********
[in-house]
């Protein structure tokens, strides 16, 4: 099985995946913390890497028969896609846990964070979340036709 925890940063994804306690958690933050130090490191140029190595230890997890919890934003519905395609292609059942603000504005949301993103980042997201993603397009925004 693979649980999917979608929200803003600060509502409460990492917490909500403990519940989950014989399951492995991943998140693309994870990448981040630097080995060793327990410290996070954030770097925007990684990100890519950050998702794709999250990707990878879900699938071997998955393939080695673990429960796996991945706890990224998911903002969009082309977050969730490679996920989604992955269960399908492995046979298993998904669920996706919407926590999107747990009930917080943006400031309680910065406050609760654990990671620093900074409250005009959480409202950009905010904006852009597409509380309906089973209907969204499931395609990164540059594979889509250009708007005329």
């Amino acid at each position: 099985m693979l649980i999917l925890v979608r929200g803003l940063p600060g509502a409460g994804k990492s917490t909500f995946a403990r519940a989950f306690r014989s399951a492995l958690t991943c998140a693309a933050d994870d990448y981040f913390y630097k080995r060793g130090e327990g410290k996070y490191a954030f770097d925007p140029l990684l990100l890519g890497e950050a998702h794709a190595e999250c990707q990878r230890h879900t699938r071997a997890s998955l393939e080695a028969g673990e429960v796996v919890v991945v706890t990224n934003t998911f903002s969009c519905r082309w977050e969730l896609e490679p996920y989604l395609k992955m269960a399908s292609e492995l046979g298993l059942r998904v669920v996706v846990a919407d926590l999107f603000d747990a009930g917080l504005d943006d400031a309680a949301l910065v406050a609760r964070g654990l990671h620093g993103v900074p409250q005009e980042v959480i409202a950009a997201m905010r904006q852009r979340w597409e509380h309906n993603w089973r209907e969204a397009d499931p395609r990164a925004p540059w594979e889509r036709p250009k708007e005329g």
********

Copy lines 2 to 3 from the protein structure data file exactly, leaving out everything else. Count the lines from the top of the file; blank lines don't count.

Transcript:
């Protein structure tokens, strides 16, 4: 099985995946913390890497028969896609846990964070979340036709 925890940063994804306690958690933050130090490191140029190595230890997890919890934003519905395609292609059942603000504005949301993103980042997201993603397009925004 693979649980999917979608929200803003600060509502409460990492917490909500403990519940989950014989399951492995991943998140693309994870990448981040630097080995060793327990410290996070954030770097925007990684990100890519950050998702794709999250990707990878879900699938071997998955393939080695673990429960796996991945706890990224998911903002969009082309977050969730490679996920989604992955269960399908492995046979298993998904669920996706919407926590999107747990009930917080943006400031309680910065406050609760654990990671620093900074409250005009959480409202950009905010904006852009597409509380309906089973209907969204499931395609990164540059594979889509250009708007005329």
């Amino acid at each position: 099985m693979l649980i999917l925890v979608r929200g803003l940063p600060g509502a409460g994804k990492s917490t909500f995946a403990r519940a989950f306690r014989s399951a492995l958690t991943c998140a693309a933050d994870d990448y981040f913390y630097k080995r060793g130090e327990g410290k996070y490191a954030f770097d925007p140029l990684l990100l890519g890497e950050a998702h794709a190595e999250c990707q990878r230890h879900t699938r071997a997890s998955l393939e080695a028969g673990e429960v796996v919890v991945v706890t990224n934003t998911f903002s969009c519905r082309w977050e969730l896609e490679p996920y989604l395609k992955m269960a399908s292609e492995l046979g298993l059942r998904v669920v996706v846990a919407d926590l999107f603000d747990a009930g917080l504005d943006d400031a309680a949301l910065v406050a609760r964070g654990l990671h620093g993103v900074p409250q005009e980042v959480i409202a950009a997201m905010r904006q852009r979340w597409e509380h309906n993603w089973r209907e969204a397009d499931p395609r990164a925004p540059w594979e889509r036709p250009k708007e005329g």